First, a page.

The return of Joe! Our fearless tour guide was back for our final full day in Beijing. And boy was it a busy day. First, we visited Tian’anmen Square which is the where many government buildings are located. Joe described it as a politically active area but did not go into the controversial history of the square. I found it interesting to compare the view points of the Chinese and how I learned about the history of the area. They do not talk about the riots that took place there, whereas that was one of the most important events to take place in modern China that I learned about.
Directly across the street from the square was the Forbidden City, our next stop. The Forbidden City used to be the home of the Emperor and where he conducted all of his business. The city was surrounded by a 52-meter-wide moat and a massive wall (is Trump jealous of all of the walls in China?). The architecture was very traditional Chinese with curved roofs and points jutting out on the corners. The vast majority of the city was painted red because it symbolizes luck, happiness, and joy. The other most prominent color was yellow which symbolizes power. We kept walking through gates into more and more courtyards with the main palace and smaller structures all around. The Emperor would perform different ceremonies, business and acts in a specific “room” that was meant to hold those events (excessive, but it’s good to be the emperor). At some point, they all started to run together because they were all pretty much the same and there were a lot of rooms. There was one area of the City that was vastly different than the rest of the City, the Imperial Garden. The rest of the city had not had any trees so that nobody could hide in them and easily enter or escape if they tried to rob or assassinate the Emperor. The garden was full of vibrantly colored flowers but mostly had trees and a special kind of rock formation called a scholar’s rock, which is very unique. After walking the entire length of the city, we emerged from the final gate in the large wall and saw the hill made from the dirt from digging the moat and on top was another palace.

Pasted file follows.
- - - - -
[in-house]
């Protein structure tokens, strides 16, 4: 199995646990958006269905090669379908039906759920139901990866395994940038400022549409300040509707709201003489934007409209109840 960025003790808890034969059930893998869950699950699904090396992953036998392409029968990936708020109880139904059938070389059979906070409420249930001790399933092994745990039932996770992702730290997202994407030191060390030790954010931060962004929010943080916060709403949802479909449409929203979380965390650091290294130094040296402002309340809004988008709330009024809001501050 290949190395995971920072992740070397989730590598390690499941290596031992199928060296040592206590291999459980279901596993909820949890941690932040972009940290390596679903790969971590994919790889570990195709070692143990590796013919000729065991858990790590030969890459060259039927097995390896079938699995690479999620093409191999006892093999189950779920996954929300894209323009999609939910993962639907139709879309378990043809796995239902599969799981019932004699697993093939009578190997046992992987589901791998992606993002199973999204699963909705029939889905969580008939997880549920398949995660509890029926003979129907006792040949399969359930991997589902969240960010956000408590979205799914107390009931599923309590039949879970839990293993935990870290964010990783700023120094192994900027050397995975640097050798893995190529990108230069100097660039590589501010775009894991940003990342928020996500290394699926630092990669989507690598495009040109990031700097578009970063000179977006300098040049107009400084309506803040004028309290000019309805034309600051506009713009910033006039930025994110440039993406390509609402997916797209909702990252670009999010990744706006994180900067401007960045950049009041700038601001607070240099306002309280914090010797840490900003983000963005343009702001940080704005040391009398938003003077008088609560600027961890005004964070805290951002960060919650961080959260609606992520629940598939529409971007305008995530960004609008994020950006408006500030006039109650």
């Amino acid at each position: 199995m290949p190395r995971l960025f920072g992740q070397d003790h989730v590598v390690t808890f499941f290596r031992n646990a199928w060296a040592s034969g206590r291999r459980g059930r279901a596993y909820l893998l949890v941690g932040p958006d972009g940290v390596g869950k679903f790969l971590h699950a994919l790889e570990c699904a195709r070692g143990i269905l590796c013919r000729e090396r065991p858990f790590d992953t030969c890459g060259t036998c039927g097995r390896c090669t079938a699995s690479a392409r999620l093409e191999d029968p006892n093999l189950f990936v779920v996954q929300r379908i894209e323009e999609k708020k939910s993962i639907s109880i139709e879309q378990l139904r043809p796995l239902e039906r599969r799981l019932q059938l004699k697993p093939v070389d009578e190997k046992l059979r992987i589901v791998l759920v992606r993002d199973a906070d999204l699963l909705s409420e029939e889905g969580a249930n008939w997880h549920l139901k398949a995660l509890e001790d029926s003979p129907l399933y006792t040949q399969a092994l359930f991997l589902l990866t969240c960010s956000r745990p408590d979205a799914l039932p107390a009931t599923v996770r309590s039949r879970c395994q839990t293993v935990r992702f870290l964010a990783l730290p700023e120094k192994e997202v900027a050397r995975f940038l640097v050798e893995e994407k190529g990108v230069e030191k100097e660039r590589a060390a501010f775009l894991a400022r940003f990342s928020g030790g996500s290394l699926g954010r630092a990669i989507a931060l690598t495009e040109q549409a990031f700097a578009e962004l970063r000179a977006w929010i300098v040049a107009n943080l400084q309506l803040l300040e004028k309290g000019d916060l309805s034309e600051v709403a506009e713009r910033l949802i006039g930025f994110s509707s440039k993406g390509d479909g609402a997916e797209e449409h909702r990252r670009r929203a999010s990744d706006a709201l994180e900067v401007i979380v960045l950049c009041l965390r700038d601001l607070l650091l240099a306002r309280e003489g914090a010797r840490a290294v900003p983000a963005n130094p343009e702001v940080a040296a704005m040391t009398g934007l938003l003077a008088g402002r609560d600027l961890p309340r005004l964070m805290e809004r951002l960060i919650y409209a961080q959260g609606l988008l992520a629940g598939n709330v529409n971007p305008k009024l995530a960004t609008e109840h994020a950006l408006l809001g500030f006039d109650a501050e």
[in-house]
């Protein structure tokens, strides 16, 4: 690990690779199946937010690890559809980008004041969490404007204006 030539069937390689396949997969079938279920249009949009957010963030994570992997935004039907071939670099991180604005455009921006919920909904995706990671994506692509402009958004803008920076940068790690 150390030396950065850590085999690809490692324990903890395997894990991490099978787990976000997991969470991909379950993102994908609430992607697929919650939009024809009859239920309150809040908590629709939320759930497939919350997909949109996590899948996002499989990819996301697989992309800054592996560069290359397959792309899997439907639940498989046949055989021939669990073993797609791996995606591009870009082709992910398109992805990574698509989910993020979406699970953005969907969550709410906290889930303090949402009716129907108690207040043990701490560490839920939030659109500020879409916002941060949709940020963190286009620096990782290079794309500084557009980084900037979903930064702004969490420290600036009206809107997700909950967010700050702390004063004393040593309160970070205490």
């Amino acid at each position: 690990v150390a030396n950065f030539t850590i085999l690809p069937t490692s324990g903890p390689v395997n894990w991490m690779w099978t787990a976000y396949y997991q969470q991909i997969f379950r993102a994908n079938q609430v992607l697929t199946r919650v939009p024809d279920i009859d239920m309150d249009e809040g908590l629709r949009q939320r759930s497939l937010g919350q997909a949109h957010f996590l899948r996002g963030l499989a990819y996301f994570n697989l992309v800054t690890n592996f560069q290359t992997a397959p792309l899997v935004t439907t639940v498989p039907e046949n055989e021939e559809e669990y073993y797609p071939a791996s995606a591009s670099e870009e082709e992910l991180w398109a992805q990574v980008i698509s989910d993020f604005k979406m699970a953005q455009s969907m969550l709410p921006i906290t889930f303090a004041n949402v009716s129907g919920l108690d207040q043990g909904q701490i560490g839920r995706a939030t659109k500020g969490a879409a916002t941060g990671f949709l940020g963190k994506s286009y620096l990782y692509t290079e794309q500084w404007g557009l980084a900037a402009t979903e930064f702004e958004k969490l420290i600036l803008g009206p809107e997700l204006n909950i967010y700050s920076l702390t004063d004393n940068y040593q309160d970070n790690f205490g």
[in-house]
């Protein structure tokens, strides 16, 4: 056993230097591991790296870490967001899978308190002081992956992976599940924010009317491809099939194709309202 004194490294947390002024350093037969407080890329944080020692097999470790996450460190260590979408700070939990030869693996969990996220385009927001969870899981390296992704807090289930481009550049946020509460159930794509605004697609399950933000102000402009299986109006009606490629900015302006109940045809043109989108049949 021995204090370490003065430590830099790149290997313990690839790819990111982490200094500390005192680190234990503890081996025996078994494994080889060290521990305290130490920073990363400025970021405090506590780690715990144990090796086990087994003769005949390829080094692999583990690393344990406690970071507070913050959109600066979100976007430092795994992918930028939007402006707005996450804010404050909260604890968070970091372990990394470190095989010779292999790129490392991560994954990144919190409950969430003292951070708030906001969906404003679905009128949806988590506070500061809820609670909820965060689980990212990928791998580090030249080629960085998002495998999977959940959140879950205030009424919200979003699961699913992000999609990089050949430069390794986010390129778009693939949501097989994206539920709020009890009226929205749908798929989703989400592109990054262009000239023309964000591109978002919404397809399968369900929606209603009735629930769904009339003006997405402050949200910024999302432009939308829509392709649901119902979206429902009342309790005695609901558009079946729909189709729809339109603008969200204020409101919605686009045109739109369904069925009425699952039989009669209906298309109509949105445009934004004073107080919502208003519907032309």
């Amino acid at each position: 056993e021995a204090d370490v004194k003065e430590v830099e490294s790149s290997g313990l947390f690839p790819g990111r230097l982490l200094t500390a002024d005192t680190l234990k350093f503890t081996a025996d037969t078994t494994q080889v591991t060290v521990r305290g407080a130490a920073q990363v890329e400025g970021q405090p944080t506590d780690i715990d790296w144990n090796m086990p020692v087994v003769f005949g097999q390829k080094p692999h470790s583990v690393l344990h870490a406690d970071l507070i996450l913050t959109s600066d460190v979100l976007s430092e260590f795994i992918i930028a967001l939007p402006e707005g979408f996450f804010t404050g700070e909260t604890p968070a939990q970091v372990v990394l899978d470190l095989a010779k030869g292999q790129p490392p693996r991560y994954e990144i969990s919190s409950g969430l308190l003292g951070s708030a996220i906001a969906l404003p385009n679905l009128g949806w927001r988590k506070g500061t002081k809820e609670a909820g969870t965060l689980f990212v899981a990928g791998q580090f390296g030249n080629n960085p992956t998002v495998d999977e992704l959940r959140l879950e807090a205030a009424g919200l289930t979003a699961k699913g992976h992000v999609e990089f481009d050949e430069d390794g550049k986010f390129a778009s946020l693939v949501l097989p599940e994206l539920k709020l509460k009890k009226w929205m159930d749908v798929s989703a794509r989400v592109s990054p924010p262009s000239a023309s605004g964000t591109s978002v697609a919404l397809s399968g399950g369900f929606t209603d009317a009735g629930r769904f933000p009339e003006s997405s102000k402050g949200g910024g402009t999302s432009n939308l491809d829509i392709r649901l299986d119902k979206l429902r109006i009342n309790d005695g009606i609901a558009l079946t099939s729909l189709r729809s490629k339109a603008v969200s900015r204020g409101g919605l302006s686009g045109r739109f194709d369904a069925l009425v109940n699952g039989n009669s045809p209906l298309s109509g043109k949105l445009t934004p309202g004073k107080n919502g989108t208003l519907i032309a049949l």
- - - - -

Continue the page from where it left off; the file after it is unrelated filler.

After lunch, the group went on a Hutong tour. Hutong means narrow alley and is essentially a style of neighborhood. They appear gross and unkept on the outside because the government does not allow them to be changed due to their historical significance. On the inside, the houses are very nice and have lots of character. We were shocked to learn that to buy one of those houses was $44,000 US per square meter. The high price is attributed mostly to their historical significance as well, but still, wow.
Next was a visit to the Temple of Heaven. But before we got to see the temple we learned a few Tai Chi exercises. By the end of our session we had a crowd of fifteen or so people watching us (felt a little odd).
The Temple of Heaven was where the Emperor would make sacrifices of animals to pray for rain and good harvests every year. The smoke from burning the animals was thought to create a connection between Heaven and Earth. Unlike the Forbidden City, the Temple was painted mostly blue.
To cap the day, I had dinner with my Dad, who would have thought that we would be in Beijing at the same time for totally separate reasons!